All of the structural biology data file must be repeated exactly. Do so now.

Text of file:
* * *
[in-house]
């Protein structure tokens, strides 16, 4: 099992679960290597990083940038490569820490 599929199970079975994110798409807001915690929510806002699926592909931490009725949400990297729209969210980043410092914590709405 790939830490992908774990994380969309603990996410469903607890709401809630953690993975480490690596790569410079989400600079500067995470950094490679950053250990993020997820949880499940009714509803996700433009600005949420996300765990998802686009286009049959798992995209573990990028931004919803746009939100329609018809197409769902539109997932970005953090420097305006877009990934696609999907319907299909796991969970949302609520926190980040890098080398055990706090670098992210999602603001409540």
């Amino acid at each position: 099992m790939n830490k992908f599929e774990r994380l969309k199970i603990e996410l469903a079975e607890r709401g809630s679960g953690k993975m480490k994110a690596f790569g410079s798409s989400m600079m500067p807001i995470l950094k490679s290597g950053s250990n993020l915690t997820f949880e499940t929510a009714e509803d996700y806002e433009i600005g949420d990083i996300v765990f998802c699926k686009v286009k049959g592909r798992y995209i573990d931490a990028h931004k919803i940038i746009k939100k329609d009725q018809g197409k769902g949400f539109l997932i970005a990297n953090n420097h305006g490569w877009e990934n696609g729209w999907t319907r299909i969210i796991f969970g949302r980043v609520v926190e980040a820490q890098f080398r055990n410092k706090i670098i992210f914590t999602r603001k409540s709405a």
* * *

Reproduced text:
[in-house]
């Protein structure tokens, strides 16, 4: 099992679960290597990083940038490569820490 599929199970079975994110798409807001915690929510806002699926592909931490009725949400990297729209969210980043410092914590709405 790939830490992908774990994380969309603990996410469903607890709401809630953690993975480490690596790569410079989400600079500067995470950094490679950053250990993020997820949880499940009714509803996700433009600005949420996300765990998802686009286009049959798992995209573990990028931004919803746009939100329609018809197409769902539109997932970005953090420097305006877009990934696609999907319907299909796991969970949302609520926190980040890098080398055990706090670098992210999602603001409540």
């Amino acid at each position: 099992m790939n830490k992908f599929e774990r994380l969309k199970i603990e996410l469903a079975e607890r709401g809630s679960g953690k993975m480490k994110a690596f790569g410079s798409s989400m600079m500067p807001i995470l950094k490679s290597g950053s250990n993020l915690t997820f949880e499940t929510a009714e509803d996700y806002e433009i600005g949420d990083i996300v765990f998802c699926k686009v286009k049959g592909r798992y995209i573990d931490a990028h931004k919803i940038i746009k939100k329609d009725q018809g197409k769902g949400f539109l997932i970005a990297n953090n420097h305006g490569w877009e990934n696609g729209w999907t319907r299909i969210i796991f969970g949302r980043v609520v926190e980040a820490q890098f080398r055990n410092k706090i670098i992210f914590t999602r603001k409540s709405a």